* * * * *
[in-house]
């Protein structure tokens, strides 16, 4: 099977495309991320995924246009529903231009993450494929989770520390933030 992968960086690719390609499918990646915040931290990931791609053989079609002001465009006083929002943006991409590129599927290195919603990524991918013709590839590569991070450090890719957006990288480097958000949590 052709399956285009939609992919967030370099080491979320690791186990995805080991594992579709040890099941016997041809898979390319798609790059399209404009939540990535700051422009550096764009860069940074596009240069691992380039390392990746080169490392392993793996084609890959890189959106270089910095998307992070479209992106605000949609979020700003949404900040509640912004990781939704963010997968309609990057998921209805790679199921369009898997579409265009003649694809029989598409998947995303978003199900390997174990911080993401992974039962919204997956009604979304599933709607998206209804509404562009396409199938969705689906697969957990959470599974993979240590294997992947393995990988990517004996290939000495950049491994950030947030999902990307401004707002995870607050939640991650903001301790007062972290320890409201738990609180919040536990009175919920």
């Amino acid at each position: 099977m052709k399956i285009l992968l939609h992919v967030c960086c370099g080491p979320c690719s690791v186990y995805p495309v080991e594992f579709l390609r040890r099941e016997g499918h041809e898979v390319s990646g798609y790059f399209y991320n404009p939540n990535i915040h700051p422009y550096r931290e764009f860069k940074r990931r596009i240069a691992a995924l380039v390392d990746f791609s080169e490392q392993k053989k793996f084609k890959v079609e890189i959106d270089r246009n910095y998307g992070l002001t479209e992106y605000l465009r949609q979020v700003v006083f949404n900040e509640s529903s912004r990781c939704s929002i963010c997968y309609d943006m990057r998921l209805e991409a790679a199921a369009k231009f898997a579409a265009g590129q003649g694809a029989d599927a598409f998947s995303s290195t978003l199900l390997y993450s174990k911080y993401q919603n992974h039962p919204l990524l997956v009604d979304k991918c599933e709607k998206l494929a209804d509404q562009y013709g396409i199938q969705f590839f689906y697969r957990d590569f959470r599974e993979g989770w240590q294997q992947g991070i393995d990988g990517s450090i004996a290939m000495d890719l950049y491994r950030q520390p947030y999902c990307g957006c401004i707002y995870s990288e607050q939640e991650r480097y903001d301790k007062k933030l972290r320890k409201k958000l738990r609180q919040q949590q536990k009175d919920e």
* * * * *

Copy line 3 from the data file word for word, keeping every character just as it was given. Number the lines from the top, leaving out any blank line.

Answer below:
């Amino acid at each position: 099977m052709k399956i285009l992968l939609h992919v967030c960086c370099g080491p979320c690719s690791v186990y995805p495309v080991e594992f579709l390609r040890r099941e016997g499918h041809e898979v390319s990646g798609y790059f399209y991320n404009p939540n990535i915040h700051p422009y550096r931290e764009f860069k940074r990931r596009i240069a691992a995924l380039v390392d990746f791609s080169e490392q392993k053989k793996f084609k890959v079609e890189i959106d270089r246009n910095y998307g992070l002001t479209e992106y605000l465009r949609q979020v700003v006083f949404n900040e509640s529903s912004r990781c939704s929002i963010c997968y309609d943006m990057r998921l209805e991409a790679a199921a369009k231009f898997a579409a265009g590129q003649g694809a029989d599927a598409f998947s995303s290195t978003l199900l390997y993450s174990k911080y993401q919603n992974h039962p919204l990524l997956v009604d979304k991918c599933e709607k998206l494929a209804d509404q562009y013709g396409i199938q969705f590839f689906y697969r957990d590569f959470r599974e993979g989770w240590q294997q992947g991070i393995d990988g990517s450090i004996a290939m000495d890719l950049y491994r950030q520390p947030y999902c990307g957006c401004i707002y995870s990288e607050q939640e991650r480097y903001d301790k007062k933030l972290r320890k409201k958000l738990r609180q919040q949590q536990k009175d919920e």